As a former CIA assassin-turned-vigilante, Denzel Washington was easily the best thing about the dour first ‘Equalizer’ movie. The sequel(izer), reteaming him with director Antoine Fuqua, is an improvement – in part because, unlike many action-film second courses, it doesn’t just hurl its hero into fresh mayhem. There’s a pleasing, easy-going rhythm to the first half of ‘Equalizer 2’ that allows the bursts of brutal violence to connect as intended.
This time out, Washington’s Robert McCall is working as a Boston cab driver and helping out his neighbours, including a high-schooler flirting with bad elements and an elderly man trying to reclaim an heirloom. Less conspicuously, he’s also a violent righter of wrongs and avenger of the innocent – both at home and abroad.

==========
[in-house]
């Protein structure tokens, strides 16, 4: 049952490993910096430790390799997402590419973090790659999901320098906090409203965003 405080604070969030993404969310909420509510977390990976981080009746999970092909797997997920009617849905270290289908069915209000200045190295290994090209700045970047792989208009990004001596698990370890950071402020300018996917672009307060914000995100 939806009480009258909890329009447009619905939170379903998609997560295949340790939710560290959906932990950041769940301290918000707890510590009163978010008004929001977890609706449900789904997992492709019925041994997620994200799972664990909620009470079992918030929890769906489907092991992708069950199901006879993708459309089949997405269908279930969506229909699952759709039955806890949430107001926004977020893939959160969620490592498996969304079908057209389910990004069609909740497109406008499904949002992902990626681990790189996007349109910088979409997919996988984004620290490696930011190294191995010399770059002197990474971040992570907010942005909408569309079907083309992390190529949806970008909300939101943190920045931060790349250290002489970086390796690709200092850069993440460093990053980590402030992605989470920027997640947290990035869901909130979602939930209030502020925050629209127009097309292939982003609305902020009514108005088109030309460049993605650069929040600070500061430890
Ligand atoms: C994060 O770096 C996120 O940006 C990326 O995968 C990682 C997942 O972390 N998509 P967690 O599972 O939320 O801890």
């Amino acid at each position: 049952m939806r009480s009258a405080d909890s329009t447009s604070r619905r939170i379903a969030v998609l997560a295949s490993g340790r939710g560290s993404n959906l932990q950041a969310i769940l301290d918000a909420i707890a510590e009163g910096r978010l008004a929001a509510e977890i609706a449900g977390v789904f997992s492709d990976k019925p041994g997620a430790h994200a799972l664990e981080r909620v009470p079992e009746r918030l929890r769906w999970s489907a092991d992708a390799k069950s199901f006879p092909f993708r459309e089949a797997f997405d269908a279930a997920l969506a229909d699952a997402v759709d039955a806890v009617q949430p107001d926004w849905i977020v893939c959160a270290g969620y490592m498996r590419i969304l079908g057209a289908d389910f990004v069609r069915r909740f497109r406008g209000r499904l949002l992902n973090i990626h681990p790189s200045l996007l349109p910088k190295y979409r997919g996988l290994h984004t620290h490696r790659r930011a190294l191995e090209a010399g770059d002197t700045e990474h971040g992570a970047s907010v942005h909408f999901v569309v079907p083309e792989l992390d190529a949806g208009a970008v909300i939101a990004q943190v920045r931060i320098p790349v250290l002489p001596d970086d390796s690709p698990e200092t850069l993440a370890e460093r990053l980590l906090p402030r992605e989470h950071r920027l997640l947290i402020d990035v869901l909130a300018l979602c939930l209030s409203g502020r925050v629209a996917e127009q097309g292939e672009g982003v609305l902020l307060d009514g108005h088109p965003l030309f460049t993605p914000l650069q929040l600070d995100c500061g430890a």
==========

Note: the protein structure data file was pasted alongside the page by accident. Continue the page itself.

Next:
It’s satisfying enough to watch McCall take out a bunch of intern-abusing corporate bros, and a whole film in which he takes on such real-world scum feels like a fun idea. Instead, the plot kicks in and the film becomes a rote, if well-crafted, lone-man-against-a-global-conspiracy melodrama. Washington has the quiet authority, and Fuqua the stylistic chops, but the story they’re telling becomes more predictable as it goes along. Once it’s over, you won’t necessarily be itching for an ‘Equalizer 3’.